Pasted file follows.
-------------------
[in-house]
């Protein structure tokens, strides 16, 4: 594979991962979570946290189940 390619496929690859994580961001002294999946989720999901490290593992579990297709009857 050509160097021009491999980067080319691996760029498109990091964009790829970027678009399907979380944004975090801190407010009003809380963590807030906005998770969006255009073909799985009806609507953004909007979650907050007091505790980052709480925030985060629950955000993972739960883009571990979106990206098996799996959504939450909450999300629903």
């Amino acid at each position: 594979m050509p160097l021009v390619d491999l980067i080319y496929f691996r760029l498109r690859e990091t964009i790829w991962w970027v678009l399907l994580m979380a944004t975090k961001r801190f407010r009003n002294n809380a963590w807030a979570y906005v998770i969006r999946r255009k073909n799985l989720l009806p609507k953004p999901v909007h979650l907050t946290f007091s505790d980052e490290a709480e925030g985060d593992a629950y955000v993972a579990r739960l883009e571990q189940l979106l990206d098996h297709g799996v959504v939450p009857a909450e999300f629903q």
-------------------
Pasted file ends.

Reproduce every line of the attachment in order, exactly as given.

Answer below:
[in-house]
């Protein structure tokens, strides 16, 4: 594979991962979570946290189940 390619496929690859994580961001002294999946989720999901490290593992579990297709009857 050509160097021009491999980067080319691996760029498109990091964009790829970027678009399907979380944004975090801190407010009003809380963590807030906005998770969006255009073909799985009806609507953004909007979650907050007091505790980052709480925030985060629950955000993972739960883009571990979106990206098996799996959504939450909450999300629903």
């Amino acid at each position: 594979m050509p160097l021009v390619d491999l980067i080319y496929f691996r760029l498109r690859e990091t964009i790829w991962w970027v678009l399907l994580m979380a944004t975090k961001r801190f407010r009003n002294n809380a963590w807030a979570y906005v998770i969006r999946r255009k073909n799985l989720l009806p609507k953004p999901v909007h979650l907050t946290f007091s505790d980052e490290a709480e925030g985060d593992a629950y955000v993972a579990r739960l883009e571990q189940l979106l990206d098996h297709g799996v959504v939450p009857a909450e999300f629903q």